The form that characterizes the Schools of Art is not a stylistic choice, but rather the result of a method informed by different factors: the environmental, cultural and social context of those years, Cuba’s important musical tradition, Wifredo Lam’s paintings, Cuban dance and especially the Revolution. All this was in addition to the economic analysis and other factors. I developed this method with Sergio Baroni during the time we were teaching at the Caracas Central University, Venezuela (based on the lesson imparted by Architect Ernest Nathan Rogers).
The decision to make five separate schools and not one building was dictated by the leaders of the various professions. Everyone wanted his or her own building. So we decided to place them on the edge of the Country Club to avoid spoiling the magnificent park and to take advantage of the existing ring road. Despite being independent buildings, they have always stood for the spirit of integration between disciplines.
The materials used aren’t a stylistic or formal choice. They were dictated by the fact that Cuba at that time had little iron and concrete. There was no marble and few stones. Instead, brick production was highly developed. For us, it was perfect working in a park. We were immediately reminded of garden architecture, like the classic temple of love, references to the “Arabian Nights,” English greenhouses or the gardens of the Alhambra. Brick is perfect for interpreting this repertoire.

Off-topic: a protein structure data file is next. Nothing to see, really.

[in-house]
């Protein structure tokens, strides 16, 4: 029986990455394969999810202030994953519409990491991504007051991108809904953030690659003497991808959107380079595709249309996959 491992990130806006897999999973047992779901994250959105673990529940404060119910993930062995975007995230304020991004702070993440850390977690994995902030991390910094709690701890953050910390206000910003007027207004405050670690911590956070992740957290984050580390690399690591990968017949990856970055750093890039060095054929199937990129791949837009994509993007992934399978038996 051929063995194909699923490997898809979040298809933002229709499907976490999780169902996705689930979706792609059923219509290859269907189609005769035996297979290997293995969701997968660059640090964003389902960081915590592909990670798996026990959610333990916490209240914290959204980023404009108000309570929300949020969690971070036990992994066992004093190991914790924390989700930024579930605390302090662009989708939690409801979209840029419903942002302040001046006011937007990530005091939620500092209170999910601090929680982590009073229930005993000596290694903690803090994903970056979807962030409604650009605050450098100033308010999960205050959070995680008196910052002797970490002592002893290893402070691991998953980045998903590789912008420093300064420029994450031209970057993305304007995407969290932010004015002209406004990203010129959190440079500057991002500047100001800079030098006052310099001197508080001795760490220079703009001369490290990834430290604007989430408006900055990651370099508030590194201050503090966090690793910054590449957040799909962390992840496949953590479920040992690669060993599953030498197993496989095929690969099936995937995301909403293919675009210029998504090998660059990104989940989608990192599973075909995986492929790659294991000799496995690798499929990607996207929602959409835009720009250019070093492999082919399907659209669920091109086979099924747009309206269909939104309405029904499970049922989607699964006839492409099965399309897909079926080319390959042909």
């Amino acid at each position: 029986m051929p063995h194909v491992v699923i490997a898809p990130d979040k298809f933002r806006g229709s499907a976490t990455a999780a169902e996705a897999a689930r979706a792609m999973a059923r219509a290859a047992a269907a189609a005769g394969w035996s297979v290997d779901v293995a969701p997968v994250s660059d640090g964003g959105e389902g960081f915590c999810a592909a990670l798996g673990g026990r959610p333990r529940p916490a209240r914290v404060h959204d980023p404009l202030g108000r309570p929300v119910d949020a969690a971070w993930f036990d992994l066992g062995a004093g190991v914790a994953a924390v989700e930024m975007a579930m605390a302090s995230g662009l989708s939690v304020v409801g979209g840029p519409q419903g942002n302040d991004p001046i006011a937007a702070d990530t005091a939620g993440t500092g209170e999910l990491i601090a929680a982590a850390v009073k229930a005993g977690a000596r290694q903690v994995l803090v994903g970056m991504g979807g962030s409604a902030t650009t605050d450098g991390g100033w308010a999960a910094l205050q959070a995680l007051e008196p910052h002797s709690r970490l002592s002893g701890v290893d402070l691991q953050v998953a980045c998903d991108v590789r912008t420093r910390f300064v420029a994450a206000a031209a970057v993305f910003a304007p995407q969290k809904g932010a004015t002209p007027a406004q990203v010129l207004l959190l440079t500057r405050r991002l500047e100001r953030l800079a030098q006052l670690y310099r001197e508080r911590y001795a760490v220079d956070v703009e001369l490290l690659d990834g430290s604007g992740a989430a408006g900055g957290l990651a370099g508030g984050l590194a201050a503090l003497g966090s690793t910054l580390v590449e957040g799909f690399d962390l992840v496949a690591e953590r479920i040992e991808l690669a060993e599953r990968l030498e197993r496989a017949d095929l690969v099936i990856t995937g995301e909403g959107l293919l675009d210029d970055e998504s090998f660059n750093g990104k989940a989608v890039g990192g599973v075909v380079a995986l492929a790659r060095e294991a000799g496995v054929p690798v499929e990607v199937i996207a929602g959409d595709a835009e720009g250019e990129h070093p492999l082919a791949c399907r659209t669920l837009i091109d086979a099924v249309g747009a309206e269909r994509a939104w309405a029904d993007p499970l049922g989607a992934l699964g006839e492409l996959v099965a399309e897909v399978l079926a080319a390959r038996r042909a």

The next step was defining the spaces based on the functions we had to accommodate. We went to see where they had been practicing and we realized that the dancers, dancing in ‘rational’ spaces were constrained in their movements, as if they might knock their head on the ceiling or smack the walls. We studied the way they traced near circles and curves with their movements and decided to use vaults to capture this idea.